She describes he natural beauty of Hollies Pond in depth, but also describes the noticeable traces of humanity: beer cans under the bushes; motorcycle tracks woven Into the ground; a highway that sits at one end of the pond. She seems to have observed that this “remarkable piece of shallowness” (Dullard 1) has over time, become tainted with the traces of humanity. She notices indications of worldly necessities, but chooses to do only that-?notice. She decides not to indulge her notices into becoming unessential distractions.Most of humanity goes against that grain and accepts distractions to fine them, afraid that without them, they may not have an identity. Dullard in fact uses her own power of choice to not let the traces of humanity keep her from seeing the true beauty of Hollies Pond.
Dullard makes constant reference to the word “wild. ” She begins her essay with the phrase, “A weasel is wild” (Dullard 1) and continues to describe the meaning of “wild” which eventually causes her to desire that characteristic.
But her definition of wild becomes more sophisticated as she further observes the weasel. Before the weasel encounter, Dullard seems to think that a wild weasel has no sense of direction and purpose In life. But when that long glance between the two takes place, she comes to realize that people are not as free as they appear to be. This is both an upsetting, yet Inspiring moment for Dullard. She Is upset that her perception of freedom, is not letting her live freely at all, but she is inspired to learn how to find and utilize her newly defined form of freedom.
She changes her logic of “wild” and instead defines it as the “dignity of living without bias or motive” (Dullard 3). She ultimately concludes that a wild nature can in reality be a calm nature by, “yielding, not fighting” (Dullard 3). Dullard now uses the word “wild” In hopes that It will have a deeper connotation to Its meaning. She subtly emphasizes that one attribute of the word “wild” is drive-?the drive of instinct, which in turn, can also be defined as freedom. Dullard advises that to gain this true freedom, one must, “stalk [their] calling…
O locate the most tender and live spot… ” (Dullard 3). Humanity must have a desire to live by necessity, following instinct. For freedom is not attainable without a yearning. But it is a matter of the desire combined with choice that Influences the result of how one lives freely.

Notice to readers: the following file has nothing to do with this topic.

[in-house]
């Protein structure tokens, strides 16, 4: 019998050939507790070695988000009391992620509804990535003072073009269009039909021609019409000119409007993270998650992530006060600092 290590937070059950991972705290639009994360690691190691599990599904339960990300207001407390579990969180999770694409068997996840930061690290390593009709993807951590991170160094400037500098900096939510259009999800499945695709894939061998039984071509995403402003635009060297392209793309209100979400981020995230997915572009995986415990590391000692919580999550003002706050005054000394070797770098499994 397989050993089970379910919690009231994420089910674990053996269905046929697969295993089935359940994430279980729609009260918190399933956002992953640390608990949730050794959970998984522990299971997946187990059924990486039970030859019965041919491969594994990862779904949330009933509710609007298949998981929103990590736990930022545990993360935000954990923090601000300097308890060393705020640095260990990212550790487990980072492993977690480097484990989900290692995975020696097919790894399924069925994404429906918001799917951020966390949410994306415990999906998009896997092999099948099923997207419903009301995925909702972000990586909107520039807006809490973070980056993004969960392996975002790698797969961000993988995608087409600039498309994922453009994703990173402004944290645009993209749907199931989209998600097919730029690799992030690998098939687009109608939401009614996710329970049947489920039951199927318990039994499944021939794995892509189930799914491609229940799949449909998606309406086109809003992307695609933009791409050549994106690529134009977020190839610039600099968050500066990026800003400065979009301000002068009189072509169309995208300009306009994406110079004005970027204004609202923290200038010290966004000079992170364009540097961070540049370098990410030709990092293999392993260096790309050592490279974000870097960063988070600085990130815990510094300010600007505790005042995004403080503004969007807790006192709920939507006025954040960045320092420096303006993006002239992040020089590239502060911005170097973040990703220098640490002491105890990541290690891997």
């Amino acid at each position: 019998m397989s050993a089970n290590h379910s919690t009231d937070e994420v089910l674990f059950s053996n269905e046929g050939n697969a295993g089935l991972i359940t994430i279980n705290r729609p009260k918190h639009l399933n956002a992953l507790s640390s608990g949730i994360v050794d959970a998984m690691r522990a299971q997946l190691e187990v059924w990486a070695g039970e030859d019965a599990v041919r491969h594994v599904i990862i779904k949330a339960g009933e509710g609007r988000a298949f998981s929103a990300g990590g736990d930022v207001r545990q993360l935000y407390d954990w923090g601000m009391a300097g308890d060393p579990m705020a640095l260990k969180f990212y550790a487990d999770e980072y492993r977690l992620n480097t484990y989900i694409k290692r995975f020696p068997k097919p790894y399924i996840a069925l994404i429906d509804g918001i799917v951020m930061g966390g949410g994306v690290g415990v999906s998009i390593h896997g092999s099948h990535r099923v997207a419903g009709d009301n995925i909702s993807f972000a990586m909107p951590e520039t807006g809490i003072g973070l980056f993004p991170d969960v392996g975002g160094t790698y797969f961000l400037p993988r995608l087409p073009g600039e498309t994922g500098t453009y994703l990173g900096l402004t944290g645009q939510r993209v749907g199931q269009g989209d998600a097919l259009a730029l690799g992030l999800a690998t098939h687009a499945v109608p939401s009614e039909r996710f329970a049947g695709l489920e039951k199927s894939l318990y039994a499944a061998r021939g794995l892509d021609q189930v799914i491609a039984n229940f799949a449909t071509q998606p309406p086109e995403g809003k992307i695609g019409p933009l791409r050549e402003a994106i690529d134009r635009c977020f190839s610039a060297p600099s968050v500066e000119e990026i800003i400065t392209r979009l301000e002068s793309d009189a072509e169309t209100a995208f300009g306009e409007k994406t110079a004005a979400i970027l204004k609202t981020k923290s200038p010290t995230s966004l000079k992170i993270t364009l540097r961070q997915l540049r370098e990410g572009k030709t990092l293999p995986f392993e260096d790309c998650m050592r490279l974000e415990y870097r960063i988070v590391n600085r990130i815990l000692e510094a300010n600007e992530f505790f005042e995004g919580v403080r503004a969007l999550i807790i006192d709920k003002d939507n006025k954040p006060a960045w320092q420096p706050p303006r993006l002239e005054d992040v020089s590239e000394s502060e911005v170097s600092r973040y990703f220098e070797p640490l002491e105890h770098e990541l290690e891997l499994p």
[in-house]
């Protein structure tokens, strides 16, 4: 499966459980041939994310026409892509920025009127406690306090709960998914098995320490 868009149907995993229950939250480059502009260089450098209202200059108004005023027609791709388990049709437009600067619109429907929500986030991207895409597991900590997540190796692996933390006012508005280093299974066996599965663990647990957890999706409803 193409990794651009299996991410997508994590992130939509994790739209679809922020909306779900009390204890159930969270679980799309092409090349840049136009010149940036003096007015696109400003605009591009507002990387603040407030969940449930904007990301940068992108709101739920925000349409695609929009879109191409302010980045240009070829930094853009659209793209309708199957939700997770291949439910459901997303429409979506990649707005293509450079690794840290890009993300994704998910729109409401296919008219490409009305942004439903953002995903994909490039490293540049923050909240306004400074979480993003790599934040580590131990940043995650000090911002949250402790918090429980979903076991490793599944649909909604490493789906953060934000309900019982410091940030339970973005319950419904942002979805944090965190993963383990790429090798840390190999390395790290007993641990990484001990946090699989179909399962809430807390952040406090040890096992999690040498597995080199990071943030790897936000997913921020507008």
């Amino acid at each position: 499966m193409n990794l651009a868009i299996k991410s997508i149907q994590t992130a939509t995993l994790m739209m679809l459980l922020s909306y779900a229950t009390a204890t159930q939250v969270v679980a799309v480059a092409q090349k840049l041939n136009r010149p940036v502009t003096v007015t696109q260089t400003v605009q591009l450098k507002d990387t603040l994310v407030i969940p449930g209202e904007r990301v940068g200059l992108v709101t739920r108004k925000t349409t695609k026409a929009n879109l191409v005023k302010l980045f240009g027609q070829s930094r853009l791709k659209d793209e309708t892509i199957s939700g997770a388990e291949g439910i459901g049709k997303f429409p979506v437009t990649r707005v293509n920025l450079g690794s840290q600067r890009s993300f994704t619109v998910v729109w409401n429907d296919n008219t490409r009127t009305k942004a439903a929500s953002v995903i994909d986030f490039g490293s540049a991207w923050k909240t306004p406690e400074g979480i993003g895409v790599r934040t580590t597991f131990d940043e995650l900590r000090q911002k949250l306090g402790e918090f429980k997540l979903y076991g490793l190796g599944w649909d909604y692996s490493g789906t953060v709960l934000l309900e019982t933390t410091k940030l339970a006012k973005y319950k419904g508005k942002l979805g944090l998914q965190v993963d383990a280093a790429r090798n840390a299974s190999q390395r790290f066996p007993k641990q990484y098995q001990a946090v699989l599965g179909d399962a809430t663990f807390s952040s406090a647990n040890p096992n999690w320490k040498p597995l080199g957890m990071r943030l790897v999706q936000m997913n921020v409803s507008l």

Dullard defines what living by necessity really means. She Identifies that humanity’s perception of necessity Is skewed, as hers was. Certain distractions in the world become natural to individuals, numbing them as to what real freedom feels like. Distractions have been accepted by humanity to define them.Humanity has taken these outside distractions, which are unimportant to survival, and has transitioned them to internal problems and worries. Society alone has allowed and accepted this transition, nothing else. Dullard explains not encourage the abandonment of reason for instinct.
She simply implies that instinct is reason enough. She writes in her essay, “l would like to learn, or remember, how to live” (Dullard 2). This phrase denotes that she once, or humanity once knew how to live-?she Just needs to remember what “living” really indicates.Dullard acknowledges the fact that society once knew how to live as the weasel, acting on instinct and “yielding every moment to the perfect freedom of single necessity’ (Dullard 3). Too many people mold, and form themselves to become what they think is right for society standards, when in reality, simple living in the natural state is the origin of true freedom. Living behind superficial walls is misguided happiness. True happiness comes when instinct takes control.
Being raw individuals elevates humanity to real freedom.Dullard describes the weasel as being, “obedient to instinct” (Dullard 1), not distracted by its surroundings. The weasel may notice the surroundings, but he chooses to let them have no affect on his actions, Just like Dullard chose not to let the unnatural surroundings at Hollies Pond have an affect on her. Instinct is a form of lesson. Dullard makes reference to the weasel’s behavior stating that, “instinct taught him” (Dullard 1). This implies that instinct at one point, might have been unnatural, but can be learned if we are willing-?it is only a matter of choice.Some individuals think that life is dependent on the circumstances that make up society.
But those peoples’ perceptions on life are skewed. It is those surroundings that are distractions to humanity’s natural, simplistic life that many fail to live. Dullard says, “l come to Hollies Pond not so much to learn how to live as, frankly, to forget about it” (Dullard 2). Indeed, true living is achieved when outside disturbances are removed. Too live by necessity, is to know true freedom.
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